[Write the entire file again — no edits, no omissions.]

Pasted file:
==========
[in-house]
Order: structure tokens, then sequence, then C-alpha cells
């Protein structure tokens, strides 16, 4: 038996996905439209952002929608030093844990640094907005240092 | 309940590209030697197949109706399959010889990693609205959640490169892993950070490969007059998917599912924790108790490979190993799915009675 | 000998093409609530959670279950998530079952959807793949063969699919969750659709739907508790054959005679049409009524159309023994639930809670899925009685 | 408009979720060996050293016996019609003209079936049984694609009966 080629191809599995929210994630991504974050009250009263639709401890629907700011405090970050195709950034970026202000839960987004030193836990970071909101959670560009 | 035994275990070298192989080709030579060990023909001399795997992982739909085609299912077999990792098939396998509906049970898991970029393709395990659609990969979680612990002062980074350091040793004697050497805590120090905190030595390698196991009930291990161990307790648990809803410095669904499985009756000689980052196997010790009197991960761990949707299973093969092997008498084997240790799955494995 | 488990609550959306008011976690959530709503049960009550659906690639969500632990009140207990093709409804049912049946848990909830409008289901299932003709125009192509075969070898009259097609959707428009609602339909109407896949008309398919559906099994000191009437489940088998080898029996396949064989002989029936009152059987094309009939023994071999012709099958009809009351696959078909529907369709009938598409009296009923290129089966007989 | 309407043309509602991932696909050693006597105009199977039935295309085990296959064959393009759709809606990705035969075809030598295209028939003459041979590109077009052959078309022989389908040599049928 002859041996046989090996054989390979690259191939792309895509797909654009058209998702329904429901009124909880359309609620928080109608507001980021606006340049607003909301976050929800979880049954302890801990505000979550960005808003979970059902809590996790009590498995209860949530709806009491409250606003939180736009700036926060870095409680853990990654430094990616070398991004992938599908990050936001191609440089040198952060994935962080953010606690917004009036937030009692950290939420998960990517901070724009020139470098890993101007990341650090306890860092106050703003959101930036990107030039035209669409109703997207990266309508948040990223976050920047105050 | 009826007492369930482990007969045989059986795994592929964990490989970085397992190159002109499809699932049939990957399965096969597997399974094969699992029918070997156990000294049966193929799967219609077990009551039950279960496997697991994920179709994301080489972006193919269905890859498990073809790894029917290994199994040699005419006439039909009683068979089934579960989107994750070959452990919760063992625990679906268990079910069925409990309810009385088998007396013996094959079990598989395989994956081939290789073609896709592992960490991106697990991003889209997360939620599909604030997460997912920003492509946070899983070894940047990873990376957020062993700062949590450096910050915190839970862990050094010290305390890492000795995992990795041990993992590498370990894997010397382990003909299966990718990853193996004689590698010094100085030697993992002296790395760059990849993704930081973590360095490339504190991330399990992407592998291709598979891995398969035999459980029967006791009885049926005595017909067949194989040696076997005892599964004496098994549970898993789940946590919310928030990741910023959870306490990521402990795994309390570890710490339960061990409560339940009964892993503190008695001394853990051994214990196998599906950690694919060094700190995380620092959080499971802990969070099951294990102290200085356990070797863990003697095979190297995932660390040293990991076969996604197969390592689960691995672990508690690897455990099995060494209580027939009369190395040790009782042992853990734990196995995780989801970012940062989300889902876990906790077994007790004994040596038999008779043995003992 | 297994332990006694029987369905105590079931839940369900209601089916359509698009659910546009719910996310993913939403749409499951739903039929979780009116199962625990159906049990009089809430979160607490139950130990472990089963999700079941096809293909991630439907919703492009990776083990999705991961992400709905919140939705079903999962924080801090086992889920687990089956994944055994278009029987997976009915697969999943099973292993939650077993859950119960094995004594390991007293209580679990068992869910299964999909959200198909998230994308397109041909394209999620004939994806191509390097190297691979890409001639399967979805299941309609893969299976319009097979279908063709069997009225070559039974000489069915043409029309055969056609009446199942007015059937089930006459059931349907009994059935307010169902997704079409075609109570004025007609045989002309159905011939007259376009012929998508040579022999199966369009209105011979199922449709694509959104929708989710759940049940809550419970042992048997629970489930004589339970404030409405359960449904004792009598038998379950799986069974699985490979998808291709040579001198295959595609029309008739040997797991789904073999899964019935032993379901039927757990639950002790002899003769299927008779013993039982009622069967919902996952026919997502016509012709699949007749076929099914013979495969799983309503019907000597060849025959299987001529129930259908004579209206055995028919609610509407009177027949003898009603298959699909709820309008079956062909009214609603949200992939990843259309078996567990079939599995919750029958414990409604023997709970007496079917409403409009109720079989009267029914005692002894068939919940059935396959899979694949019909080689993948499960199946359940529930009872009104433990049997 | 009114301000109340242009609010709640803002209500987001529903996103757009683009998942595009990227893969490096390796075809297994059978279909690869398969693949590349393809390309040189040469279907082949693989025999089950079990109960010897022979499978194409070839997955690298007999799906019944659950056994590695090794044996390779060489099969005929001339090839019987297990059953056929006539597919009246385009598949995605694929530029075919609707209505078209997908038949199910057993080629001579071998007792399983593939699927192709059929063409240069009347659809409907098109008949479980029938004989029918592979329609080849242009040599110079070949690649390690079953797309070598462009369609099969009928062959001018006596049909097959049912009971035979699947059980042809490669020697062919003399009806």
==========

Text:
[in-house]
Order: structure tokens, then sequence, then C-alpha cells
């Protein structure tokens, strides 16, 4: 038996996905439209952002929608030093844990640094907005240092 | 309940590209030697197949109706399959010889990693609205959640490169892993950070490969007059998917599912924790108790490979190993799915009675 | 000998093409609530959670279950998530079952959807793949063969699919969750659709739907508790054959005679049409009524159309023994639930809670899925009685 | 408009979720060996050293016996019609003209079936049984694609009966 080629191809599995929210994630991504974050009250009263639709401890629907700011405090970050195709950034970026202000839960987004030193836990970071909101959670560009 | 035994275990070298192989080709030579060990023909001399795997992982739909085609299912077999990792098939396998509906049970898991970029393709395990659609990969979680612990002062980074350091040793004697050497805590120090905190030595390698196991009930291990161990307790648990809803410095669904499985009756000689980052196997010790009197991960761990949707299973093969092997008498084997240790799955494995 | 488990609550959306008011976690959530709503049960009550659906690639969500632990009140207990093709409804049912049946848990909830409008289901299932003709125009192509075969070898009259097609959707428009609602339909109407896949008309398919559906099994000191009437489940088998080898029996396949064989002989029936009152059987094309009939023994071999012709099958009809009351696959078909529907369709009938598409009296009923290129089966007989 | 309407043309509602991932696909050693006597105009199977039935295309085990296959064959393009759709809606990705035969075809030598295209028939003459041979590109077009052959078309022989389908040599049928 002859041996046989090996054989390979690259191939792309895509797909654009058209998702329904429901009124909880359309609620928080109608507001980021606006340049607003909301976050929800979880049954302890801990505000979550960005808003979970059902809590996790009590498995209860949530709806009491409250606003939180736009700036926060870095409680853990990654430094990616070398991004992938599908990050936001191609440089040198952060994935962080953010606690917004009036937030009692950290939420998960990517901070724009020139470098890993101007990341650090306890860092106050703003959101930036990107030039035209669409109703997207990266309508948040990223976050920047105050 | 009826007492369930482990007969045989059986795994592929964990490989970085397992190159002109499809699932049939990957399965096969597997399974094969699992029918070997156990000294049966193929799967219609077990009551039950279960496997697991994920179709994301080489972006193919269905890859498990073809790894029917290994199994040699005419006439039909009683068979089934579960989107994750070959452990919760063992625990679906268990079910069925409990309810009385088998007396013996094959079990598989395989994956081939290789073609896709592992960490991106697990991003889209997360939620599909604030997460997912920003492509946070899983070894940047990873990376957020062993700062949590450096910050915190839970862990050094010290305390890492000795995992990795041990993992590498370990894997010397382990003909299966990718990853193996004689590698010094100085030697993992002296790395760059990849993704930081973590360095490339504190991330399990992407592998291709598979891995398969035999459980029967006791009885049926005595017909067949194989040696076997005892599964004496098994549970898993789940946590919310928030990741910023959870306490990521402990795994309390570890710490339960061990409560339940009964892993503190008695001394853990051994214990196998599906950690694919060094700190995380620092959080499971802990969070099951294990102290200085356990070797863990003697095979190297995932660390040293990991076969996604197969390592689960691995672990508690690897455990099995060494209580027939009369190395040790009782042992853990734990196995995780989801970012940062989300889902876990906790077994007790004994040596038999008779043995003992 | 297994332990006694029987369905105590079931839940369900209601089916359509698009659910546009719910996310993913939403749409499951739903039929979780009116199962625990159906049990009089809430979160607490139950130990472990089963999700079941096809293909991630439907919703492009990776083990999705991961992400709905919140939705079903999962924080801090086992889920687990089956994944055994278009029987997976009915697969999943099973292993939650077993859950119960094995004594390991007293209580679990068992869910299964999909959200198909998230994308397109041909394209999620004939994806191509390097190297691979890409001639399967979805299941309609893969299976319009097979279908063709069997009225070559039974000489069915043409029309055969056609009446199942007015059937089930006459059931349907009994059935307010169902997704079409075609109570004025007609045989002309159905011939007259376009012929998508040579022999199966369009209105011979199922449709694509959104929708989710759940049940809550419970042992048997629970489930004589339970404030409405359960449904004792009598038998379950799986069974699985490979998808291709040579001198295959595609029309008739040997797991789904073999899964019935032993379901039927757990639950002790002899003769299927008779013993039982009622069967919902996952026919997502016509012709699949007749076929099914013979495969799983309503019907000597060849025959299987001529129930259908004579209206055995028919609610509407009177027949003898009603298959699909709820309008079956062909009214609603949200992939990843259309078996567990079939599995919750029958414990409604023997709970007496079917409403409009109720079989009267029914005692002894068939919940059935396959899979694949019909080689993948499960199946359940529930009872009104433990049997 | 009114301000109340242009609010709640803002209500987001529903996103757009683009998942595009990227893969490096390796075809297994059978279909690869398969693949590349393809390309040189040469279907082949693989025999089950079990109960010897022979499978194409070839997955690298007999799906019944659950056994590695090794044996390779060489099969005929001339090839019987297990059953056929006539597919009246385009598949995605694929530029075919609707209505078209997908038949199910057993080629001579071998007792399983593939699927192709059929063409240069009347659809409907098109008949479980029938004989029918592979329609080849242009040599110079070949690649390690079953797309070598462009369609099969009928062959001018006596049909097959049912009971035979699947059980042809490669020697062919003399009806």